The Record-Eagle joined the battle against vermin in 1924. Fresh from victories over the rat populations of Manistee and Muskegon, one Helen Caldwell became the field general for a local rat extermination campaign. Beneath a picture of Caldwell, the newspaper waxed poetic about the campaign:

Rodents and such were gathering fast,
When through the village street they passed
A youth [Caldwell] whose banner bore that strange device,
“Rat Poison!”

Straightaway unto Bill Hobbs she turned,
And he it was who firstly learned,
The power behind those magic words,
“Rat Poison!”

And he took her to the paper place,
Where the Record-Eagle entered the race
To shout and cry from the top of the page,
“Rat Poison!”

Then to the mayor she hied her way,
And with him also she had her say,
Which was and is and will be, too
“Rat Poison!”

The board of health sat on the case,
And a smile beamed over Doc Holliday’s face,
As he decreed for the city’s pests
“Rat Poison!”

Witherite, Barium carbonate, BaCO3; Hexham, Northumberland, U.K.; Collection of the Institute of Mineralogy, University Tübingen, 2009.

Barium carbonate was the poison of choice. It was to be mixed with meat, cheese, cereals and cake- even fresh fruit like bananas and cantaloupe (apparently, rat insisted on a smorgasbord of delicacies). Care would be taken to keep the poison bait away from pets (and children, one would presume). In case an accident should occur, the sufferer should ingest Rochelle or Epson salts as an emetic.

The mayor of Traverse City, James T. Milliken, issued a proclamation in support of the rat extermination program:

Inasmuch as every person in the city is supporting two rats at a cost of $1.82 each and inasmuch as this expense can be eliminated, it is with considerable enthusiasm that I endorse the rat extermination campaign which is now being waged in Traverse City.

In endorsing this campaign I also designate the dates from July 31 to August 9 as “Rat Killing Week” and urge every citizen, including every boy and every girl, to join this movement and make Traverse City a ratless city.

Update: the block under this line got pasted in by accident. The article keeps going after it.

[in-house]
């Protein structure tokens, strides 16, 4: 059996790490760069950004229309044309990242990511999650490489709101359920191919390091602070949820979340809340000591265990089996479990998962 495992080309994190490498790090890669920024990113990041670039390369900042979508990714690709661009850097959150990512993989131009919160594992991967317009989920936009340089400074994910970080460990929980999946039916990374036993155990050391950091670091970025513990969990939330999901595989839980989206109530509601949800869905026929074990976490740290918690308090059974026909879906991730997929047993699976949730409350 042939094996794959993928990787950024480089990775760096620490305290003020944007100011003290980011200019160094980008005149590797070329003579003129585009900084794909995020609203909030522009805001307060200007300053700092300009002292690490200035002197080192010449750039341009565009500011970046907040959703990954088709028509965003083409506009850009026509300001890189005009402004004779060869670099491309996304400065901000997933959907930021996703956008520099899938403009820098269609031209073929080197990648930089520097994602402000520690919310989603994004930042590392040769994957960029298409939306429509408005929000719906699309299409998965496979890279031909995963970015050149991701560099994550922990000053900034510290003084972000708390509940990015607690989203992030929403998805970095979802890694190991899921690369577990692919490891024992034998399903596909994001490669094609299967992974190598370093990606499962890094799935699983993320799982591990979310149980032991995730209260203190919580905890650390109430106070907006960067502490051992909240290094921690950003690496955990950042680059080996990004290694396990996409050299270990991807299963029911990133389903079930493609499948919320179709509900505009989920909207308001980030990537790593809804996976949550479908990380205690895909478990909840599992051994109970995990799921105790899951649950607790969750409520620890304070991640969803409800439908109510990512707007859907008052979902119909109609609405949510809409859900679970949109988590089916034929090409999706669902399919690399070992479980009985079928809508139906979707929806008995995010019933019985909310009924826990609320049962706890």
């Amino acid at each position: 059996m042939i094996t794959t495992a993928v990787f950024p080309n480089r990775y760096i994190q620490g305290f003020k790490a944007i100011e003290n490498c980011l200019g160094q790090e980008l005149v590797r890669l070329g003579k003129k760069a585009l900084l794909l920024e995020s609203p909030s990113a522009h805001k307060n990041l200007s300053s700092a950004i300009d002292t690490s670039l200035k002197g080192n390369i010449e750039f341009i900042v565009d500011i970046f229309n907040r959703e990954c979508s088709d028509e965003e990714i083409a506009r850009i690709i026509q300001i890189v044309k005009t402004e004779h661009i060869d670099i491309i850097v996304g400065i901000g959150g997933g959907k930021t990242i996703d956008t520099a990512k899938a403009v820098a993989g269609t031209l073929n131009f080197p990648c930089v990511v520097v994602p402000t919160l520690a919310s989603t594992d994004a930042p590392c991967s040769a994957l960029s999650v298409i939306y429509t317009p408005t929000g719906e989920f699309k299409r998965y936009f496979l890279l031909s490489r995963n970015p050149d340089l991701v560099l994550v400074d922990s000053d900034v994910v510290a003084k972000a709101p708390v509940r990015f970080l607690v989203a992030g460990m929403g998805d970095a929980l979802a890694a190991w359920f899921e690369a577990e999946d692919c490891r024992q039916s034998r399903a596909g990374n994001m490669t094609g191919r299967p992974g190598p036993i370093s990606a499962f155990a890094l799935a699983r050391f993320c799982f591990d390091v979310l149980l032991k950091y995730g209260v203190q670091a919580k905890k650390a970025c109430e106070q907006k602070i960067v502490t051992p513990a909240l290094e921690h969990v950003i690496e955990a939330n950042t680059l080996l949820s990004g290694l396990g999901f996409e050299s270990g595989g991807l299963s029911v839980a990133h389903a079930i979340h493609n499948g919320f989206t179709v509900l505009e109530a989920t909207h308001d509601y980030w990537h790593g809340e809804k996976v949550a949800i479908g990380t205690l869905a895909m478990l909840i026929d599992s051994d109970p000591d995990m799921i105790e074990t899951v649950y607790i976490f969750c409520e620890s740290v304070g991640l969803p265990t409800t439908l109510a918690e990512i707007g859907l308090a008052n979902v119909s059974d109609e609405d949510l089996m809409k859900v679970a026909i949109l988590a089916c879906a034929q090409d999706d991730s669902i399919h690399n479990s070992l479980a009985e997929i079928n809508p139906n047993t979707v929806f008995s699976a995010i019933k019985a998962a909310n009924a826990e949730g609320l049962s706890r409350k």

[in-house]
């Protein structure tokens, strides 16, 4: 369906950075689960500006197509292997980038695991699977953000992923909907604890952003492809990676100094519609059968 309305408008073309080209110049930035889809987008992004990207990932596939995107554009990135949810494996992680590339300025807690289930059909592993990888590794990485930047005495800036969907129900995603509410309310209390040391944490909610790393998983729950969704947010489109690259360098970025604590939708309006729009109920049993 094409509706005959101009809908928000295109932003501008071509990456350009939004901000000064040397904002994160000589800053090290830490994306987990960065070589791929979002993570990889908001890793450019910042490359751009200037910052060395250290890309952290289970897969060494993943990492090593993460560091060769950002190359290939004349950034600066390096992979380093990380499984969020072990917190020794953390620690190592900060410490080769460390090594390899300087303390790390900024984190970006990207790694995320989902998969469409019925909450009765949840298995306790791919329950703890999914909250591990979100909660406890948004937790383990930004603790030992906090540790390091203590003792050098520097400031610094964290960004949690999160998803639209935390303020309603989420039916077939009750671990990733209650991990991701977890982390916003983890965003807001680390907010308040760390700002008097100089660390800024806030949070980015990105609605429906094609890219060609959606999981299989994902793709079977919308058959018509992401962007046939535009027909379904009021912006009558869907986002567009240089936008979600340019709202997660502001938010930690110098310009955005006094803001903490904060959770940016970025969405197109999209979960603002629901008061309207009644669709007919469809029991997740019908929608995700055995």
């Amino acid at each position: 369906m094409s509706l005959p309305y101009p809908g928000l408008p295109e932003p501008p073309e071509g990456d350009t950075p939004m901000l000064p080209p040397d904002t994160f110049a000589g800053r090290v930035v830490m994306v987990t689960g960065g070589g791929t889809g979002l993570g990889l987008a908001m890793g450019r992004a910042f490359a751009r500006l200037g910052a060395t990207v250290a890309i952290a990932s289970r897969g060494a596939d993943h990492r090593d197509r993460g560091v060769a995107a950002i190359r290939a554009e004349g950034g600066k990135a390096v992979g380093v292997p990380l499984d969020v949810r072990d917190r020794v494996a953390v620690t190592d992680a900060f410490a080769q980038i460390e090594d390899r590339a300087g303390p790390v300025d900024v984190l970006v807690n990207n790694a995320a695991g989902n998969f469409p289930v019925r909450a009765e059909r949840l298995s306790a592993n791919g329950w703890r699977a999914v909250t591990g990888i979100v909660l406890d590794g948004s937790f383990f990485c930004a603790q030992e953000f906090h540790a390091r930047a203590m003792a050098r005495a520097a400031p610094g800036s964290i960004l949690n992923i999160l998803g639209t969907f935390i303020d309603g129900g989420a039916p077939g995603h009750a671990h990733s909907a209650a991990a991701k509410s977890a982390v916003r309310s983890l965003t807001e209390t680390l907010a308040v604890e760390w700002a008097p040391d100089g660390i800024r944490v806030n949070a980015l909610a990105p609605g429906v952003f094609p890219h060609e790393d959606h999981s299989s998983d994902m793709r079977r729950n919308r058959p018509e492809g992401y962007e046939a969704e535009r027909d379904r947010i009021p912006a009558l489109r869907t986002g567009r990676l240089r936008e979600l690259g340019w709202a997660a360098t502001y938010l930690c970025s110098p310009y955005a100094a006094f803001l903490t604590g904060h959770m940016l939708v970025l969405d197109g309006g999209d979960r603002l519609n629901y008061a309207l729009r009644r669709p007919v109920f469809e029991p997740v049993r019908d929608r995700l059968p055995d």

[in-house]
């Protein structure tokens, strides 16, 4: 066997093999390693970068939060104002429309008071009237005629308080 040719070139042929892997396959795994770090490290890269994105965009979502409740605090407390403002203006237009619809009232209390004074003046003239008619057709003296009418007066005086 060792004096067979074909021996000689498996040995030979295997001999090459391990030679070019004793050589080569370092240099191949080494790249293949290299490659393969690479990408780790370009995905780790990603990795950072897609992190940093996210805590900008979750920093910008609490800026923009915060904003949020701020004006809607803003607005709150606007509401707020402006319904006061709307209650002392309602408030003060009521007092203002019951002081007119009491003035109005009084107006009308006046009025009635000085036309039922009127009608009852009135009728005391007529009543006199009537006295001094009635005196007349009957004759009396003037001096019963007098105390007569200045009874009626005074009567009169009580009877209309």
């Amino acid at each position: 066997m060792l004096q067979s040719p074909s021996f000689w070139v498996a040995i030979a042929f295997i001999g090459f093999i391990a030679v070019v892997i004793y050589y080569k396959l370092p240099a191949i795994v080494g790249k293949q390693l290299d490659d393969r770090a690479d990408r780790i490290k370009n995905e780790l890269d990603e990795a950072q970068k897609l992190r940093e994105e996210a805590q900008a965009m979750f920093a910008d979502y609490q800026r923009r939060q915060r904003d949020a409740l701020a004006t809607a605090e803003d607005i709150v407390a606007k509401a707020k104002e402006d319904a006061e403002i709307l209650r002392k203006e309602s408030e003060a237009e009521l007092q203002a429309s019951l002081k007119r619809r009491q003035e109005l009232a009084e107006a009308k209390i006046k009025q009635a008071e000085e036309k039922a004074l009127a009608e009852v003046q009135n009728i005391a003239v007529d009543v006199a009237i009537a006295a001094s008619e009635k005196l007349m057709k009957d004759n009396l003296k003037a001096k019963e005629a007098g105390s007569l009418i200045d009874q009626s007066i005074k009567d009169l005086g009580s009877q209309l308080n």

With such publicity, the campaign could not but succeed. A week into the campaign the Record-Eagle reported, “Traverse City’s rat population has decreased by leaps and bounds almost overnight, the rats in their poison throes, leaping and bounding out into the open air to die by the dozens.” The mayor’s call to the boys and girls had brought in ample evidence of rat slaughter: rat tails by the dozens were turned over to the local Rotary Club and prizes and rewards were distributed to the children. The sales of barium carbonate had gone through the roof at local druggists and there was heavy traffic in rat traps in hardware stores around the area. Everyone agreed that, if the City was not entirely “rat-free,” at lease a dent had been made in the rat population. Miss Caldwell would carve another notch in her belt as she left town.

Rats were not the only pestilence afflicting the City. In some years grasshoppers increased beyond the bounds of human tolerance, their numbers soaring as they fed in scrub land that replaced the pine and hardwood forests that occupied the land in the nineteenth century. Authorities did not mess around in doing them in: Arsenic was the designated poison. To this day, land close to the City is contaminated with arsenic residue, a substance deemed so toxic by the EPA that severe restrictions have been placed upon its use.